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LSU’s Defense Against the Rebel Offense.

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Saturday should present an interesting match-up.

NCAA Football: Auburn at Louisiana State Derick E. Hingle-USA TODAY Sports

For those who haven’t been following, this is a really big game. We know Ole Miss is not very good, especially on defense (104 in S&P+), but we still don’t know how good LSU is. I’m not sold yet after this team eked out wins the last two weeks. Exciting games for sure and much needed W’s but there are still some things that need to be fixed.

Beating Ole Miss rights the ship (until November 4th) but if we lose to the Rebels you start looking at those two recent wins a little differently. It took an improbable comeback against Auburn and a missed extra point against Florida to make us look like an actual SEC team. I’m just not sure I’m sold on this team yet but at the end of the day I think I just want to get through this season with as many wins as possible.

When I look at the defense, as we pass the midway point of the season, I see so many young players having to contribute on this unit. They’re good players but they make some boneheaded mistakes sometimes. One of the problems is that there is no star power on this defense. No one is out here going above and beyond. Jamal Adams isn’t there to clean up everything.

Where is that going to come from as we head down the stretch? Ideally, Arden Key finds his game and starts making plays again but that remains to be seen. The front seven is not as stout as it was. Devin White is having a pretty good year however his partner Donnie Alexander is not. We get LaCouture back, but he’s been below average. Rashard Lawrence is one of the few guys making an impact up front right now. I also find we’re having a tough time replacing Dwayne Thomas, the unsung hero of LSU’s 2016 defense. Corey Thompson comes back for his 19th year and he kinda plays the Dwayne Thomas role (I’d say he’s kinda in between Tashawn Bower and Thomas in terms of his role) but he just hasn’t been as good. Against two backs, he’ll remind you of Bower, but against one back, he’s outside the box like Thomas. Like most players in the front seven, he’s just been okay. LSU’s defensive rushing S&P+ is 54th overall.

Where LSU has been very good is at cornerback. Donte Jackson and Greedy Williams have been lockdown dudes the whole year. Someone tweeted during the Auburn game, “yo where the hell is Donte Jackson is he even playing???” Uhh yeah, he’s busy shutting down any guy they put in front of him.

What LSU has done this year on defense is switched their base coverage to press quarters coverage. This puts the corners in man to man and pressed up against the outside receivers on most plays. The corners have handled this assignment without problems. Of course, it does put more stress on the safeties and outside linebackers (Thompson) who have to deal with anything inside. Grant Delpit is going to be good but he’s not there yet. John Battle has always just been okay, although Eric Monroe played well in his first start last week.

Someone needs to emerge — and quick.

I watched the Ole Miss offense against Cal and Alabama because those two defenses do similar things to what LSU does. Ole Miss is an “RPO” team. This means that quarterback Shea Patterson has a multitude of options of where to go with the football on most plays. All of Ole Miss’ running plays have a quick pass concept tagged alongside of them. Patterson can either make a pre-snap read to throw it out there if he likes the cushions he gets on his receivers or he can ride the running back and then make his decision on whether to give it or throw the pass.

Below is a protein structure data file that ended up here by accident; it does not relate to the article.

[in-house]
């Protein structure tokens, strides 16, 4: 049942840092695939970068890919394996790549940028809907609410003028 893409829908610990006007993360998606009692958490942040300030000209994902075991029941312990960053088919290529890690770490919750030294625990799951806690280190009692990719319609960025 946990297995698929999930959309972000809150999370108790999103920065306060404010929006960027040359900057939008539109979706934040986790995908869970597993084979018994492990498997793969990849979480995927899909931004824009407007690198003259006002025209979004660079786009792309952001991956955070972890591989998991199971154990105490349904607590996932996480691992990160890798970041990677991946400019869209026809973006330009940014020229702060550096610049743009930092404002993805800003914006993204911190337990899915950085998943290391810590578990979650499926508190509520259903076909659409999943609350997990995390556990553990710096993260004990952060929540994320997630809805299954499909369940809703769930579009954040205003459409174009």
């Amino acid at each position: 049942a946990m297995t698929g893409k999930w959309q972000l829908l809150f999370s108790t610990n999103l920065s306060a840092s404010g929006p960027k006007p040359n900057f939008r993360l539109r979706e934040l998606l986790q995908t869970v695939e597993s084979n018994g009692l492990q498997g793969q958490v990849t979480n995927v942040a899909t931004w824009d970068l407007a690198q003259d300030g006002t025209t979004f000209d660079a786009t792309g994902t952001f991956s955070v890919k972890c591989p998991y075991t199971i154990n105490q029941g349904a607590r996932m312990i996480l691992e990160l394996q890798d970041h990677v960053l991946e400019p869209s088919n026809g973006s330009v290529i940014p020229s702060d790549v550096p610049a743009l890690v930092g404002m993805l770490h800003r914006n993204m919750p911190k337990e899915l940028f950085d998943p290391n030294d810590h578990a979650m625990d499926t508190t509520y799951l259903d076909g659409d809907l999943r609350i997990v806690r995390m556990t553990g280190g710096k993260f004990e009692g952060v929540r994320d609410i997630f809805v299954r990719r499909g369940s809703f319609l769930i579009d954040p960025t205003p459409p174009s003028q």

A good example of the options that they give Patterson is this play against Alabama:

Patterson likes the cushion he gets outside on a quick hitch route so he throws. If not, he can throw the bubble to his running back.

You can see Patterson looking at the window to throw the backside slant here. The weak safety comes down and so he gives the ball:

When Ole Miss gets one-on-one coverage on their receivers, like they did against Bama and Cal, and will have against LSU, they don’t have a problem testing the corners out. Against Cal, they had success:

Against Alabama, take a guess what happened:

Still, Ole Miss has a really good group of receivers and were able to get over the top a couple times against Alabama.

Are LSU’s corners closer to Cal’s or Alabama’s? Surely, it’s Alabama but this is still a great matchup to watch.

One of the places where Alabama was able to have success was on their zone blitzes. Patterson might not be ready yet to deal with these kinda things.

LSU could have success when Ole Miss goes empty, they’re not really able to pick it up.

One of the things I noticed is that Ole Miss likes to go “full slide” in their protection schemes. This means the whole offensive line is sliding to one side and the running back(s) are picking up the edge on the opposite side. This allows Ole Miss to pick up any most stunts because everyone just has their nearest gap. It’s not man to man.

Alabama, of course, found an answer.

Alabama two-gaps their tackle here meaning he’s putting his hands on the center and essentially going to flow to wherever the ball is going. By doing this he occupies the center long enough for his backer friend to come clean. In a one-gap system, he would have that weak-side A gap an the center would be able to pass him off to the guard a lot earlier.

The Rebel offense is really good and Patterson is a great athlete with a superb arm. His receiving corps is elite also. For LSU to have success, they are going to need to shut down the wide outs with Jackson and Williams and then have success getting to Patterson. Finding ways to pressure Patterson will still dropping guys into coverage will aid LSU also.